The chapters on non-geomorphic hazards are the weakest in the book, and one wonders if the book was originally restricted to geomorphic hazards, as the scope of the introduction suggests, with the others tacked on late in the process. The chapter on “Meteorological hazards” begins with a peculiar overview essay by the series editor (“Weather and Climate Extremes: Where Can Dendrochronology Help?”) that eschews the natural hazards context of the other overview essays, spends barely a half-page describing dendroclimate methods, and seems overly oriented towards climate modeling. In fact, it appears to be largely recycled from a 2002 paper which asked the same “where can dendrochronology help?” question, but with respect to climate modeling. This overview is followed by two case studies on the reconstruction of hurricanes from tree-ring isotopes (both are good, but why two?), and a very short research note on tree-ring responses to a single historical tornado event. This is a remarkably poor representation of the rich dendroclimatological literature, even if that literature is restricted to shorter time-scale “hazards” as opposed to longer-term variability.
The chapter on Wildfires begins with a very short overview essay whose coverage, like the one on Meteorological hazards, is incommensurate with the longer overview essays for the geomorphic hazards. This is followed by an odd editorial choice: the longest paper in the entire volume, “Mesoscale Disturbance and Ecological Response to Decadal Climate Variability in the American Southwest” by T. W. Swetnam and J. L. Betancourt. This is an excellent and oft-cited synthesis paper first published in 1998, but it is not clearly responsive to the objectives of the book—a trait shared by the other “case study” in this chapter. The space might have been better used for papers that are much more explicit in linking tree-ring research on fires to hazard assessment and mitigation.
The other seven chapters, covering the geomorphic hazards, do a much better job of surveying the methods and literature specific to that earth process and imparting a natural hazards perspective. For the most part the overview essays in these chapters are strong efforts at synthesis, and the quality, utility, and breadth of the other contributions for each hazard are generally very good. There are still some annoyances that could have been resolved by the editors; for example, a few of the overview essays do not cite or place into context the contributions (whether old or new) in their respective chapters. And the chapter on Earthquakes has, effectively, two overview essays: a brief one (“Tree Rings and Earthquakes”) contributed for this volume, and a much longer one: a reprint of a 1997 review paper on the “Application of Tree-Ring Analysis to Paleoseismology.” Combining these into a single essay would have been more effective.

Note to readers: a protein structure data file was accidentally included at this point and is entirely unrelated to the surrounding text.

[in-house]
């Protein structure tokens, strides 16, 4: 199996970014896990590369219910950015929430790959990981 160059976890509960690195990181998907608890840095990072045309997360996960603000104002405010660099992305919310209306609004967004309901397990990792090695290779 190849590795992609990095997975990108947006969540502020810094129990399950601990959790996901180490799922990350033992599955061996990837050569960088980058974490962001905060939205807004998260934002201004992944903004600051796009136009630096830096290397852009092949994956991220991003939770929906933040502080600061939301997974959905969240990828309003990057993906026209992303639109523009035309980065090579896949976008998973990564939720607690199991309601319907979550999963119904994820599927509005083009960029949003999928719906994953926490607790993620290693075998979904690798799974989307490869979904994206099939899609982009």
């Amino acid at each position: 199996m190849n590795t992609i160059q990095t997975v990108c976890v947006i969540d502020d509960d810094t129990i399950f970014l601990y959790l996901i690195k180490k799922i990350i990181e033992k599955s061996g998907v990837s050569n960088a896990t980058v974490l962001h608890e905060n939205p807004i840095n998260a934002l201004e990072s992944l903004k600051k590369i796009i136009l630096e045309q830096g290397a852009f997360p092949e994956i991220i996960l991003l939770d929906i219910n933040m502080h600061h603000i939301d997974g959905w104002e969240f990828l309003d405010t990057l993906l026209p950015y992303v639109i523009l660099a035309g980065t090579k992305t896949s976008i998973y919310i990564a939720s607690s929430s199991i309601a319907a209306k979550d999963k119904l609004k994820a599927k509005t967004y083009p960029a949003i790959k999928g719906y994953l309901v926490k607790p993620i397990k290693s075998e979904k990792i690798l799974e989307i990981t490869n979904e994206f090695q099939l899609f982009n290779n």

Ultimately, the defects of this book do not eclipse its central strength: that it presents a huge amount of valuable information on dendrochronological analysis of geomorphic hazards in one place. Any tree-ring scientist with at least a passing interest in those hazards would profit from reading this book, as would other geoscientists and specialists in natural hazards. Whether it is worth buying for one's personal bookshelf is a more difficult judgment and one that needs to be informed by very close scrutiny of the contents.